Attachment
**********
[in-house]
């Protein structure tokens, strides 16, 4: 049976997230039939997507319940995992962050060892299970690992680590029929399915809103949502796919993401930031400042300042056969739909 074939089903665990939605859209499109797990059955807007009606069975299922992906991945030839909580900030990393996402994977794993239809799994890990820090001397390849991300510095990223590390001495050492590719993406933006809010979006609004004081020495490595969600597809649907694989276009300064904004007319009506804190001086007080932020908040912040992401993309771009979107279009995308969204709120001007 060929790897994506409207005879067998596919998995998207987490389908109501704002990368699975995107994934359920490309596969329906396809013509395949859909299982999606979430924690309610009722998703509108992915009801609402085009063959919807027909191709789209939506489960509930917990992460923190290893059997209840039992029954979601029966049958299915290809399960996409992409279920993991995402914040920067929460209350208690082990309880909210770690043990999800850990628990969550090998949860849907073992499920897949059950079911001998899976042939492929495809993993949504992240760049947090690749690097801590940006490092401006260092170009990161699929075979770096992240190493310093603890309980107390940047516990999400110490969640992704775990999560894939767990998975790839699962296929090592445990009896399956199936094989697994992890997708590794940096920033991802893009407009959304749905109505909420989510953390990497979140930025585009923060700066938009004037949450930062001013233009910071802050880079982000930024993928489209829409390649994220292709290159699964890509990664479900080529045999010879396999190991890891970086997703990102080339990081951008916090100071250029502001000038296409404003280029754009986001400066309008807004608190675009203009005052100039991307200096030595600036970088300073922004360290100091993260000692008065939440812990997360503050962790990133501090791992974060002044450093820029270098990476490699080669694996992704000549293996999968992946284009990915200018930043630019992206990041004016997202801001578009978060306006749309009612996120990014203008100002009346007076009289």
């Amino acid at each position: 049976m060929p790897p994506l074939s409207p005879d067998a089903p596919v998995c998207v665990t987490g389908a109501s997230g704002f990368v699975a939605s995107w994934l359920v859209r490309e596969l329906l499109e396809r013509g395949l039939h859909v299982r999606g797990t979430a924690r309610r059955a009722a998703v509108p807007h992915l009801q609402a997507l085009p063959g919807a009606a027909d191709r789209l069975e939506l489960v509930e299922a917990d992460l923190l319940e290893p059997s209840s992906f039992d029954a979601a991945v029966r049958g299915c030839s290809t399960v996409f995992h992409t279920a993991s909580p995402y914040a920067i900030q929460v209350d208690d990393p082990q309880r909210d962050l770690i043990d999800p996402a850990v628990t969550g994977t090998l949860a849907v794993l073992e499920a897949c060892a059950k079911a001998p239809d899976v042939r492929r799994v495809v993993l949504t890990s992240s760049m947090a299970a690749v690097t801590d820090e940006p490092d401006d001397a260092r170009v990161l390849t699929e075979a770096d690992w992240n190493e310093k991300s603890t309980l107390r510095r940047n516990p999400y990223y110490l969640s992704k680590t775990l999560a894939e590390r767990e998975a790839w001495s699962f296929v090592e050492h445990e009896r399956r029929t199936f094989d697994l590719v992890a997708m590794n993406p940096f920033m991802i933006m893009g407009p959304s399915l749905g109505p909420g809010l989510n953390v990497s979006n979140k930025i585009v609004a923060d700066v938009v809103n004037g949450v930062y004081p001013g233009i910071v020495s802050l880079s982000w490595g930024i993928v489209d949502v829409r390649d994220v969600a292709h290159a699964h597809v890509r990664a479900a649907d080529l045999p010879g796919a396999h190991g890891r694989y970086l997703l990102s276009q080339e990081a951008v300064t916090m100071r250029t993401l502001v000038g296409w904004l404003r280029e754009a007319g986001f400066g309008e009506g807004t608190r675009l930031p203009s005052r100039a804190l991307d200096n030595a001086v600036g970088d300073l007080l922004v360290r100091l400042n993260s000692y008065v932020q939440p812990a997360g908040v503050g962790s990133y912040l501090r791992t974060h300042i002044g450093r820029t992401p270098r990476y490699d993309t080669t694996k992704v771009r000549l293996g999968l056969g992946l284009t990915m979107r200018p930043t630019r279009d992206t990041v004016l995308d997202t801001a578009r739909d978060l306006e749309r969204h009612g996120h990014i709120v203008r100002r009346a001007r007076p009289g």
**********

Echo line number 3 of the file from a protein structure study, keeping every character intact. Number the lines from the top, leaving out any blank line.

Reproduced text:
């Amino acid at each position: 049976m060929p790897p994506l074939s409207p005879d067998a089903p596919v998995c998207v665990t987490g389908a109501s997230g704002f990368v699975a939605s995107w994934l359920v859209r490309e596969l329906l499109e396809r013509g395949l039939h859909v299982r999606g797990t979430a924690r309610r059955a009722a998703v509108p807007h992915l009801q609402a997507l085009p063959g919807a009606a027909d191709r789209l069975e939506l489960v509930e299922a917990d992460l923190l319940e290893p059997s209840s992906f039992d029954a979601a991945v029966r049958g299915c030839s290809t399960v996409f995992h992409t279920a993991s909580p995402y914040a920067i900030q929460v209350d208690d990393p082990q309880r909210d962050l770690i043990d999800p996402a850990v628990t969550g994977t090998l949860a849907v794993l073992e499920a897949c060892a059950k079911a001998p239809d899976v042939r492929r799994v495809v993993l949504t890990s992240s760049m947090a299970a690749v690097t801590d820090e940006p490092d401006d001397a260092r170009v990161l390849t699929e075979a770096d690992w992240n190493e310093k991300s603890t309980l107390r510095r940047n516990p999400y990223y110490l969640s992704k680590t775990l999560a894939e590390r767990e998975a790839w001495s699962f296929v090592e050492h445990e009896r399956r029929t199936f094989d697994l590719v992890a997708m590794n993406p940096f920033m991802i933006m893009g407009p959304s399915l749905g109505p909420g809010l989510n953390v990497s979006n979140k930025i585009v609004a923060d700066v938009v809103n004037g949450v930062y004081p001013g233009i910071v020495s802050l880079s982000w490595g930024i993928v489209d949502v829409r390649d994220v969600a292709h290159a699964h597809v890509r990664a479900a649907d080529l045999p010879g796919a396999h190991g890891r694989y970086l997703l990102s276009q080339e990081a951008v300064t916090m100071r250029t993401l502001v000038g296409w904004l404003r280029e754009a007319g986001f400066g309008e009506g807004t608190r675009l930031p203009s005052r100039a804190l991307d200096n030595a001086v600036g970088d300073l007080l922004v360290r100091l400042n993260s000692y008065v932020q939440p812990a997360g908040v503050g962790s990133y912040l501090r791992t974060h300042i002044g450093r820029t992401p270098r990476y490699d993309t080669t694996k992704v771009r000549l293996g999968l056969g992946l284009t990915m979107r200018p930043t630019r279009d992206t990041v004016l995308d997202t801001a578009r739909d978060l306006e749309r969204h009612g996120h990014i709120v203008r100002r009346a001007r007076p009289g």